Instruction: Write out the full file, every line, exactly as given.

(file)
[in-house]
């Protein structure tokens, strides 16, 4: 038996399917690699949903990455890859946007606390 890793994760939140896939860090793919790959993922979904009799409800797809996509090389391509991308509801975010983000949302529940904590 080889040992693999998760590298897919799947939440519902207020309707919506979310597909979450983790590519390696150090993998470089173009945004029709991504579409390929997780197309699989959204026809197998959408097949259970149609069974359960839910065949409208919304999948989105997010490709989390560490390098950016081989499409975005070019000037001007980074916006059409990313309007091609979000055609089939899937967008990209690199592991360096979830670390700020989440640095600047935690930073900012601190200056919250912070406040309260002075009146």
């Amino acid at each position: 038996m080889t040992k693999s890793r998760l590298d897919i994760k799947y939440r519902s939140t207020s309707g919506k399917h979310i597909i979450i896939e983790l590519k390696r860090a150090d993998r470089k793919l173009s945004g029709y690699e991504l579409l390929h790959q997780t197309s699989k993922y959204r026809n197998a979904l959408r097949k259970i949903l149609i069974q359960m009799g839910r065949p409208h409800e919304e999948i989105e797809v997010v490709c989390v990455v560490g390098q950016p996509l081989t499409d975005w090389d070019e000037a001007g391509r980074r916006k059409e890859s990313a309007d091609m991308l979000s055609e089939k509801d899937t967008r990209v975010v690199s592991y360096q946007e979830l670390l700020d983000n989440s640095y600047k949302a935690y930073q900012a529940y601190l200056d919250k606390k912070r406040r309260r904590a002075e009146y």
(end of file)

[in-house]
């Protein structure tokens, strides 16, 4: 038996399917690699949903990455890859946007606390 890793994760939140896939860090793919790959993922979904009799409800797809996509090389391509991308509801975010983000949302529940904590 080889040992693999998760590298897919799947939440519902207020309707919506979310597909979450983790590519390696150090993998470089173009945004029709991504579409390929997780197309699989959204026809197998959408097949259970149609069974359960839910065949409208919304999948989105997010490709989390560490390098950016081989499409975005070019000037001007980074916006059409990313309007091609979000055609089939899937967008990209690199592991360096979830670390700020989440640095600047935690930073900012601190200056919250912070406040309260002075009146």
């Amino acid at each position: 038996m080889t040992k693999s890793r998760l590298d897919i994760k799947y939440r519902s939140t207020s309707g919506k399917h979310i597909i979450i896939e983790l590519k390696r860090a150090d993998r470089k793919l173009s945004g029709y690699e991504l579409l390929h790959q997780t197309s699989k993922y959204r026809n197998a979904l959408r097949k259970i949903l149609i069974q359960m009799g839910r065949p409208h409800e919304e999948i989105e797809v997010v490709c989390v990455v560490g390098q950016p996509l081989t499409d975005w090389d070019e000037a001007g391509r980074r916006k059409e890859s990313a309007d091609m991308l979000s055609e089939k509801d899937t967008r990209v975010v690199s592991y360096q946007e979830l670390l700020d983000n989440s640095y600047k949302a935690y930073q900012a529940y601190l200056d919250k606390k912070r406040r309260r904590a002075e009146y």